Craco: A Ghost Town In Southern Italy.
Craco survived volcanic eruptions, malaria outbreaks, the black plague and centuries of war. But in the end, Mother Nature brought it down.
An Educational Center That Survived For Centuries.
Craco is a hilltop village in the southern region of Basilicata, about 60km from Matera, that was once a monastic center, a feudal town and center of education with a university, castle, church, and plazas. When approaching Craco, you’ll immediately notice its striking appearance. Situated on a very steep summit, which was the perfect spot for defensive reasons, the town is crowned by a Norman tower.
The first written account mentioning Craco dates back to 1060 AD, but Mycenaean settlements developed the land between the 10th and 9th centuries BC. The oldest building of Craco, the magnificent Norman tower, was built in 1040. The population steadily grew to an average of 1.500 inhabitants over the next centuries with 2.600 at the highest in 1561. The construction of the Monastery of St Peter in 1630 helped established a permanent monastic order. However, in 1656 a plague struck Craco, killing hundreds and reducing the population significantly. Towards the end of the 19th century, a severe famine due to poor agricultural conditions caused a mass migration of Craco’s population. Still, many of the “Crachesi” (inhabitants of Craco) were very much attached to their beautiful medieval town and refused to leave.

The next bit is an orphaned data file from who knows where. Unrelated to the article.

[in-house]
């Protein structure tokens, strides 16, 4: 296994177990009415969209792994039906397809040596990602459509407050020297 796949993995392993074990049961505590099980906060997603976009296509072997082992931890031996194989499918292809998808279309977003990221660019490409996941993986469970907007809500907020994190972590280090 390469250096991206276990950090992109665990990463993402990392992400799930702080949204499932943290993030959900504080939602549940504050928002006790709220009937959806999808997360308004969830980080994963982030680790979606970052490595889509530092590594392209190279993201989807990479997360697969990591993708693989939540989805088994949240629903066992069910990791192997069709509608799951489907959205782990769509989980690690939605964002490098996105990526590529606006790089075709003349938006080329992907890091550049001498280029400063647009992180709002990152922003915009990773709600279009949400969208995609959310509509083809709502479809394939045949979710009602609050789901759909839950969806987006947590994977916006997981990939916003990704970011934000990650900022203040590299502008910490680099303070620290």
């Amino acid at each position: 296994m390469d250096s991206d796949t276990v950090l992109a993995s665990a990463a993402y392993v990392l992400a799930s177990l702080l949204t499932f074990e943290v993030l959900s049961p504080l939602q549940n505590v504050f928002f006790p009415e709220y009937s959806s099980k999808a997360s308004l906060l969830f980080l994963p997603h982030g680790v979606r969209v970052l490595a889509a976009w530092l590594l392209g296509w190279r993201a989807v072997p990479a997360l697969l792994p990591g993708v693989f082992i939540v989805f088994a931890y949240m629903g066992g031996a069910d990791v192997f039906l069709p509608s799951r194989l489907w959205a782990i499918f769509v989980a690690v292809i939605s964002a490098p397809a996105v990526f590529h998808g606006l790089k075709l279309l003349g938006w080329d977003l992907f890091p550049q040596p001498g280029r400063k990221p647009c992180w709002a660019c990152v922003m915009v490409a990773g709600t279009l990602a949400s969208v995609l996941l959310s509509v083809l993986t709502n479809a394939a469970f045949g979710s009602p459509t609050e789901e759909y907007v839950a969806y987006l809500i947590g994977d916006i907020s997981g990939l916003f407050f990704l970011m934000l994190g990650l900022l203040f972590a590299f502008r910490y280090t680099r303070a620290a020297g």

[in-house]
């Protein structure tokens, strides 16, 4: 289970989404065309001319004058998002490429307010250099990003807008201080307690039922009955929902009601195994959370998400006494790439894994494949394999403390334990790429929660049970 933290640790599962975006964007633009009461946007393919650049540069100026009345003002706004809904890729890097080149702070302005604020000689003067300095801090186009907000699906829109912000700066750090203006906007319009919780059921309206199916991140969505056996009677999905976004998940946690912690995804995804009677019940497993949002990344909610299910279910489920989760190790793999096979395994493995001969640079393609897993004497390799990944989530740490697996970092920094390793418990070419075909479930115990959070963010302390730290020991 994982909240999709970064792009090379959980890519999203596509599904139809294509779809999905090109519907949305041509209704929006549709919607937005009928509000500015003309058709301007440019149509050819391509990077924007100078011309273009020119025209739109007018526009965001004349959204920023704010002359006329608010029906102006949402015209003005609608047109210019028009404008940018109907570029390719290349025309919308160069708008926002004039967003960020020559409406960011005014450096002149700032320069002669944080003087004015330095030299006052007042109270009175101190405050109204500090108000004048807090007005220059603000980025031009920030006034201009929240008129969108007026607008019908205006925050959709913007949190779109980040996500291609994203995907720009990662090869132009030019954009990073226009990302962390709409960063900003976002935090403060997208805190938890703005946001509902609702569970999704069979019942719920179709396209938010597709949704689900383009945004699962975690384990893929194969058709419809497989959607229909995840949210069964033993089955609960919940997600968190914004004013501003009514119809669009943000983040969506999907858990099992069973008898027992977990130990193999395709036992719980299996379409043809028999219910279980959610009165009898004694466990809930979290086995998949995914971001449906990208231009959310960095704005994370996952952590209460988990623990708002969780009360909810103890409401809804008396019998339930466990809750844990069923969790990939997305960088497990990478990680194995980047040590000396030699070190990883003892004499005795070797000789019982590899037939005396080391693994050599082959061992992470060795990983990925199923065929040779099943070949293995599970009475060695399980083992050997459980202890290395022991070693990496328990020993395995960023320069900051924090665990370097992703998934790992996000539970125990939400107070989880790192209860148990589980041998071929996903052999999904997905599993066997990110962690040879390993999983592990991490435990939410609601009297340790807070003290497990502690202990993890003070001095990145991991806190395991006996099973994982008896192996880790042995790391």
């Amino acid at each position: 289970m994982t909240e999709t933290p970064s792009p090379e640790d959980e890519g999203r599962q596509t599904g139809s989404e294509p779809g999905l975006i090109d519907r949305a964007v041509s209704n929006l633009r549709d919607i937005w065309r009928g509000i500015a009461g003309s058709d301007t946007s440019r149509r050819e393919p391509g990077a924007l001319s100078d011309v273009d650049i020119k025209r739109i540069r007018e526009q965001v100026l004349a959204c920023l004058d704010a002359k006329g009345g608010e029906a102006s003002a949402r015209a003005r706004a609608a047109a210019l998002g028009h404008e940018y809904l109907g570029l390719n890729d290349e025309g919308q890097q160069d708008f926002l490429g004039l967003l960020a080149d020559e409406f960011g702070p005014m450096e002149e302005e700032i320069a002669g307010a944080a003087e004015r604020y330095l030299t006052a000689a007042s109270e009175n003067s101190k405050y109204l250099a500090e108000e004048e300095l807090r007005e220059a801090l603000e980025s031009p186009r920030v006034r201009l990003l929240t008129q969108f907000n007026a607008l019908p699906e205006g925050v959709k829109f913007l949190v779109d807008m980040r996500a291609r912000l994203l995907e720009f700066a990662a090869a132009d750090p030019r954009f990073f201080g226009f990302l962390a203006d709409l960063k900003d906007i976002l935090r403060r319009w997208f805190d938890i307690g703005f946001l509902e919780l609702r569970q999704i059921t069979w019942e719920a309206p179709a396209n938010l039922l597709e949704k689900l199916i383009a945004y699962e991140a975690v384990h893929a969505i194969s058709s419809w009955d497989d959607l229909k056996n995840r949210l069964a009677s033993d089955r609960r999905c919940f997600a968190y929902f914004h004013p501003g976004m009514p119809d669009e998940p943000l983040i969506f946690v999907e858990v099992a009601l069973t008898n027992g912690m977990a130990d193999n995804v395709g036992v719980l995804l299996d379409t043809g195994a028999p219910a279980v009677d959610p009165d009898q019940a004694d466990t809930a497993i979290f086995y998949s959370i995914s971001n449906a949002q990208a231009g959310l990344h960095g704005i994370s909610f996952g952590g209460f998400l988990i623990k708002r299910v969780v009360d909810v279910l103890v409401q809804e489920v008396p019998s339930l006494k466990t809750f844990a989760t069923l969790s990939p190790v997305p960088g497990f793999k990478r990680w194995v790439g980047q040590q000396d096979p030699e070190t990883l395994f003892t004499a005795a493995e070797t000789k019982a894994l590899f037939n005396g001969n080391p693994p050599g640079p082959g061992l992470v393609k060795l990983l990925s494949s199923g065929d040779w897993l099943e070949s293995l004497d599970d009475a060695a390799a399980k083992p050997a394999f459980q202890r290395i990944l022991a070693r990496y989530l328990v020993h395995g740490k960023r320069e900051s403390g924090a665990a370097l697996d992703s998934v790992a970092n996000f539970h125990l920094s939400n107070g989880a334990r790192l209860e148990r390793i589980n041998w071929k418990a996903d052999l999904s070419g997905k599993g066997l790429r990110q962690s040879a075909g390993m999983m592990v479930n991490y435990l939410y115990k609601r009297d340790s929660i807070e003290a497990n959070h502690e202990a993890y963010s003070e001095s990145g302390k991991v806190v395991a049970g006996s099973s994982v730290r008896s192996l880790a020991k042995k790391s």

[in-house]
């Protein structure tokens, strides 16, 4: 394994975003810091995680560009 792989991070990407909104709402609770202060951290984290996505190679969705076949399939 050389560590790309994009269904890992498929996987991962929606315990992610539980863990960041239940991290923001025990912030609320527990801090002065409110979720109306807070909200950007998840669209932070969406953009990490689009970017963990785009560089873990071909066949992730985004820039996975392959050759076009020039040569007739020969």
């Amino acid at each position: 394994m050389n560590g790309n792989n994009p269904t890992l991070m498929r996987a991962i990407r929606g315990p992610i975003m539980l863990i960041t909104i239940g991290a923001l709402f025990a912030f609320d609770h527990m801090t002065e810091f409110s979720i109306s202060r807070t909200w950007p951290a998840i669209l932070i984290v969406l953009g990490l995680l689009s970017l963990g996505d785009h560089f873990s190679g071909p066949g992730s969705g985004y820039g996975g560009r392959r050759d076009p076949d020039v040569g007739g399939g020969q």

So what happened? The old part of town was built on bedrock, like most hill towns. When it came time to think of expansion, the people in charge decided to plant houses on the clay that sat over the slippery slope of rock. Modern roads where a must as well and instead of each house having its own water tank, there would be a humongous water-holding tank built to distribute water to the “new city”. Lots of water in the water tank and the added weight of modern roads put an immense pressure on the big field of clay. After a torrential downpour, she came down. Half the town, gone in one sweep.
A Ghost Town Fit For The Movies.
Surviving for over a thousand years, Craco survived the plagues and its share of thieves and bandits, but finally succumbed to natural disaster when landslides occurred. In 1963, the last 1.800 residents were forced to leave Craco for their own safety and were relocated to a new town just a few kilometres away.
Today, all that is left is a ghost town. But thanks to the dramatic landscape and unique atmosphere, Craco has been the set of many movies including Mel Gibson’s the Passion of the Christ or James Bond 007 Quantum of Solace and is a popular tourist destination in the area.